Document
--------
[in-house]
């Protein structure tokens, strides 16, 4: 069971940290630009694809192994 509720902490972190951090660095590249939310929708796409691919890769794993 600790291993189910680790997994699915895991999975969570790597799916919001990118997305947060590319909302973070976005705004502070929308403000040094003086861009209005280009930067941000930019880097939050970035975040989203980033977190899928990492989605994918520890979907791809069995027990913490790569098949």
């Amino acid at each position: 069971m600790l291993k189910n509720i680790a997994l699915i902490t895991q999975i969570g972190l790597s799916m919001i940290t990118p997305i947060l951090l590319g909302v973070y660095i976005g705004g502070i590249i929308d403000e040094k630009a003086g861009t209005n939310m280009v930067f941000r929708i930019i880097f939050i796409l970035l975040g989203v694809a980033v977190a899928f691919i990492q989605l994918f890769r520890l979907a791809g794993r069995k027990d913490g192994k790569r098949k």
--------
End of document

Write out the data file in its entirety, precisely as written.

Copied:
[in-house]
């Protein structure tokens, strides 16, 4: 069971940290630009694809192994 509720902490972190951090660095590249939310929708796409691919890769794993 600790291993189910680790997994699915895991999975969570790597799916919001990118997305947060590319909302973070976005705004502070929308403000040094003086861009209005280009930067941000930019880097939050970035975040989203980033977190899928990492989605994918520890979907791809069995027990913490790569098949």
């Amino acid at each position: 069971m600790l291993k189910n509720i680790a997994l699915i902490t895991q999975i969570g972190l790597s799916m919001i940290t990118p997305i947060l951090l590319g909302v973070y660095i976005g705004g502070i590249i929308d403000e040094k630009a003086g861009t209005n939310m280009v930067f941000r929708i930019i880097f939050i796409l970035l975040g989203v694809a980033v977190a899928f691919i990492q989605l994918f890769r520890l979907a791809g794993r069995k027990d913490g192994k790569r098949k």